To determine whether an annuity is right for you, first evaluate your lifestyle, your needs and your risk tolerance, which is essentially your comfort with various levels of risk. Because annuities are contracts, you can customize them to suit each of these areas.
A smart annuity purchaser does his or her research before taking the plunge. You should have reviewed the reasons to buy an annuity — premium protection, lifetime income, long-term care and financial provisions for loved ones — and know what questions to ask and when to seek advice from a professional.
How Do I Buy an Annuity?
After you’ve chosen your annuity provider and decided the terms of the contract, you’re ready to buy.
But what’s the process for buying an annuity?
“I think the process is twofold,” says certified financial planner Marguerita M. Cheng. “Are you purchasing an annuity with retirement funds, such as an IRA? If that’s the case, it would be a custodial transfer and a non-taxable event. With non-retirement money, if it’s cash in your checking account, you can write a check. If it’s cash in your brokerage account, you could initiate a transfer.”
- Assess your current and future financial needs.
If necessary, enlist the help of a professional. As of 2019, the Certified Financial Planner Board of Standards Inc. requires that all certified financial planners act as fiduciaries. This means that under the new Code of Ethics and Standards of Conduct, CFPs must always act in the best interest of their clients.
You’ll find useful retirement planning questionnaires online, and your advisor should walk you through their own questions as part of their consultative approach.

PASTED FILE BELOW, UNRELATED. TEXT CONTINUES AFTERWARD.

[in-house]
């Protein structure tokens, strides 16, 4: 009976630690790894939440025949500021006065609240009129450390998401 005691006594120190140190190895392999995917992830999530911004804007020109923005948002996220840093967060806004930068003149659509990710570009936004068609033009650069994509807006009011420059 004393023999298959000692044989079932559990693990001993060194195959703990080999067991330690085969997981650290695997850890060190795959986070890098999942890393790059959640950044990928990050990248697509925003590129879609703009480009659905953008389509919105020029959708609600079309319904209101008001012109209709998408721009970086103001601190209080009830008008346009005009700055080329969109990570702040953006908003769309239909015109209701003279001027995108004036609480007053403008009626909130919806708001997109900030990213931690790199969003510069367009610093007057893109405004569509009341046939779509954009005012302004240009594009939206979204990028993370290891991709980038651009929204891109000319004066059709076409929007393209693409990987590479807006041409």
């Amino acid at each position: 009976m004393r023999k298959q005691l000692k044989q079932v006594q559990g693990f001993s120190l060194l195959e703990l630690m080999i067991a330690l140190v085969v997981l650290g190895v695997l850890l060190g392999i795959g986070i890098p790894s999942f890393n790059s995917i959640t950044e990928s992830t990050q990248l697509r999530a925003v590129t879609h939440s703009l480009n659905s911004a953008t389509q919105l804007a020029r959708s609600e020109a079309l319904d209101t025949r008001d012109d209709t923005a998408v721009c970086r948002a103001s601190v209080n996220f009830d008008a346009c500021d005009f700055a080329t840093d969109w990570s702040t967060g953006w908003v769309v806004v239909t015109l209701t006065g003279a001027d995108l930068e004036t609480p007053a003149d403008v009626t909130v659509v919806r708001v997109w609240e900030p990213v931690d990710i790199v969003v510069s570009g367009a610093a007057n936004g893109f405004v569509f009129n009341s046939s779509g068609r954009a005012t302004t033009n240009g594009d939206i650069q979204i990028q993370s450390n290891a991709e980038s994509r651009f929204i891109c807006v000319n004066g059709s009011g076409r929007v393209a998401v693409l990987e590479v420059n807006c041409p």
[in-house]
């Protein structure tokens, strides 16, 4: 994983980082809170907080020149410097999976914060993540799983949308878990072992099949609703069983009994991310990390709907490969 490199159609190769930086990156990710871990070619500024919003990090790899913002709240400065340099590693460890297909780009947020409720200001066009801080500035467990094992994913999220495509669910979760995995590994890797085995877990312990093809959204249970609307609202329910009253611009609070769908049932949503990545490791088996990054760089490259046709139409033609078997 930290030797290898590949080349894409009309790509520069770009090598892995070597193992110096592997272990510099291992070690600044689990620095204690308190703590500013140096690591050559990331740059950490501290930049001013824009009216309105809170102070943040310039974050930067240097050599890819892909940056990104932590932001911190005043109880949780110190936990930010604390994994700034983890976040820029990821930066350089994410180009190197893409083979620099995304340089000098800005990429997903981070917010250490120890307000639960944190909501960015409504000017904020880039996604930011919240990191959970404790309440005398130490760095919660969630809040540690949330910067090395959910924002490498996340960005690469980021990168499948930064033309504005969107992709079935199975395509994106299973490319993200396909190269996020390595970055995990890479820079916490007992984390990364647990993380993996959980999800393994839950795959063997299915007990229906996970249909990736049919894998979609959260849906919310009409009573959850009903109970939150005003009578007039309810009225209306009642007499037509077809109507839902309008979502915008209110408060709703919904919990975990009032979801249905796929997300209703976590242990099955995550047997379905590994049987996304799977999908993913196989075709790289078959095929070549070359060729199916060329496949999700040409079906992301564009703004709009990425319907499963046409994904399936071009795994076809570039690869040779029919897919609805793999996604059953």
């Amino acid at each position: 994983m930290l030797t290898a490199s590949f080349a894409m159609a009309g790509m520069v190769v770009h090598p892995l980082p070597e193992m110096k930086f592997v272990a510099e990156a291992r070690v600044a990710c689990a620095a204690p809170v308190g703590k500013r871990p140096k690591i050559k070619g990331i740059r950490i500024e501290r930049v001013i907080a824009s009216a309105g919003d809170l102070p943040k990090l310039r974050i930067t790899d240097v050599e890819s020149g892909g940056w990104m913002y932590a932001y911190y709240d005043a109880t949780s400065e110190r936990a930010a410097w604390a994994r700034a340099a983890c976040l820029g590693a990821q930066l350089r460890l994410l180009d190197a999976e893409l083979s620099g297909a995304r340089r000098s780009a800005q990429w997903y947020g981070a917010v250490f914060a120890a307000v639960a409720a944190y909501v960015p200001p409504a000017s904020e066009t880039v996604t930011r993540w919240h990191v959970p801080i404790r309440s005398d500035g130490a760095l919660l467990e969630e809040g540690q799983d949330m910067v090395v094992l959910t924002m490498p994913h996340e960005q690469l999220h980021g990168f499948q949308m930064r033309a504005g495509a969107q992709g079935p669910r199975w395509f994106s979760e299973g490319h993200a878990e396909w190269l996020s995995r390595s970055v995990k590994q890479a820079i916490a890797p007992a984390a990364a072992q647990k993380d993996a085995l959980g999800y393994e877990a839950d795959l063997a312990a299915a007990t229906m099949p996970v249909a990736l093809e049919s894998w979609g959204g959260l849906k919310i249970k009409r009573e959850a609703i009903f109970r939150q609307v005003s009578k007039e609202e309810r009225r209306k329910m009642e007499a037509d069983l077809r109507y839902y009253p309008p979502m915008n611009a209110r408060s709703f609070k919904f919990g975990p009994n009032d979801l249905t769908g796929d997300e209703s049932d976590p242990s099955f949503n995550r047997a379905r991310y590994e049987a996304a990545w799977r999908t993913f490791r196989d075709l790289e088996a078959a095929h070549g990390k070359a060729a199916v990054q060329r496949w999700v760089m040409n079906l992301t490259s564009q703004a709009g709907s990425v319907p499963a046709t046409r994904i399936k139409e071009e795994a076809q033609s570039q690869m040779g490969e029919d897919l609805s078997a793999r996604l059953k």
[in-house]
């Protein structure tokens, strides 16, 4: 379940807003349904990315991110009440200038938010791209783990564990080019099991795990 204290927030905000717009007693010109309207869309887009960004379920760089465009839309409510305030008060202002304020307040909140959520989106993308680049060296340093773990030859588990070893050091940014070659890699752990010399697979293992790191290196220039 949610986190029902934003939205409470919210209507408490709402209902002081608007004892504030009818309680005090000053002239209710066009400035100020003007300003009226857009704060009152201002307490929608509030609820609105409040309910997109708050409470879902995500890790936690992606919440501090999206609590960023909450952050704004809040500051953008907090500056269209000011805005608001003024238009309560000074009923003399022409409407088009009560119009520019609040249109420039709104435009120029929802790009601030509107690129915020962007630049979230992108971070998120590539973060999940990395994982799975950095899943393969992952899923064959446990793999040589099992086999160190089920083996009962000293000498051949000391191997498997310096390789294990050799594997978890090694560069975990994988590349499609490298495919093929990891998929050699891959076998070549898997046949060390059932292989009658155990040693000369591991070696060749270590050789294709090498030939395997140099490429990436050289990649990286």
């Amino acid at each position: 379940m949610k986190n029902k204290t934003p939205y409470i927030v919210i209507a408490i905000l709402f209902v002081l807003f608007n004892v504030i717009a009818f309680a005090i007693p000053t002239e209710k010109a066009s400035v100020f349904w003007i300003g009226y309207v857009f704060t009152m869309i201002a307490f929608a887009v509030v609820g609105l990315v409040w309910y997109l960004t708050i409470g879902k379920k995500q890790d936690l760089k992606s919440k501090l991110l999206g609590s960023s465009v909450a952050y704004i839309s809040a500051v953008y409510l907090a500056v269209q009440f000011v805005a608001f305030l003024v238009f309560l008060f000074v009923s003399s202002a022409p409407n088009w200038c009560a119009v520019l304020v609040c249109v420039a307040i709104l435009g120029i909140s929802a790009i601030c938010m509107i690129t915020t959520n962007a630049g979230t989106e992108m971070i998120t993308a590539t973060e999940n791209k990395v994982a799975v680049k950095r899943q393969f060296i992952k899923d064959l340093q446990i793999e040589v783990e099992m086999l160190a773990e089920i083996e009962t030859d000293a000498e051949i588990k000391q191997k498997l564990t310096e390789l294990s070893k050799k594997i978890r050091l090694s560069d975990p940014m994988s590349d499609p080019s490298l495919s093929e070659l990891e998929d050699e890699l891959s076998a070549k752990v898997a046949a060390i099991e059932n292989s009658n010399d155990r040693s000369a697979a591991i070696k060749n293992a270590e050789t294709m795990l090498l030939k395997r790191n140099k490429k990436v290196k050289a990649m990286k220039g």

- Choose your annuity product based on your objectives — income or growth, for example — and careful consideration of the contract terms.
Some annuities are accompanied by an illustration to provide full transparency to investors. The National Association of Insurance Commissioners defines an illustration as “a personalized presentation or depiction prepared for and provided to an individual consumer that includes non-guaranteed elements of an annuity contract over a period of years.”
The Securities and Exchange Commission requires annuity providers to deliver a prospectus to investors considering variable annuities. As with illustrations, the purpose of the prospectus is to ensure investors make informed decisions.
- Select your provider.
Refer to financial rating agencies, such as Moody’s and Standard & Poor’s, to get recent ratings on annuity providers. Because annuities are not backed by the federal government, it’s important that you choose a reputable, stable carrier.
- Complete the application.
Lock in your rate by submitting your application “in good order.” This simply means that the application is filled out completely and accurately. Failure to do this can prolong the processing time, which may affect whether the insurance company honors the quoted interest rate. Keep in mind, insurers’ rate lock policies differ, and not all types of annuities offer illustrations or the option of locking in your rate.
- Transfer the funds.
You can pay with cash, retirement funds, or a transfer from a brokerage account. Make sure you understand the tax implications of your payment type.
- Take advantage of the free-look period.
Most insurance companies give buyers a period of 10 to 30 days from the contract start date to reject the annuity and receive a refund. If your contract doesn’t include a free-look period, ask the agent to explain why it doesn’t.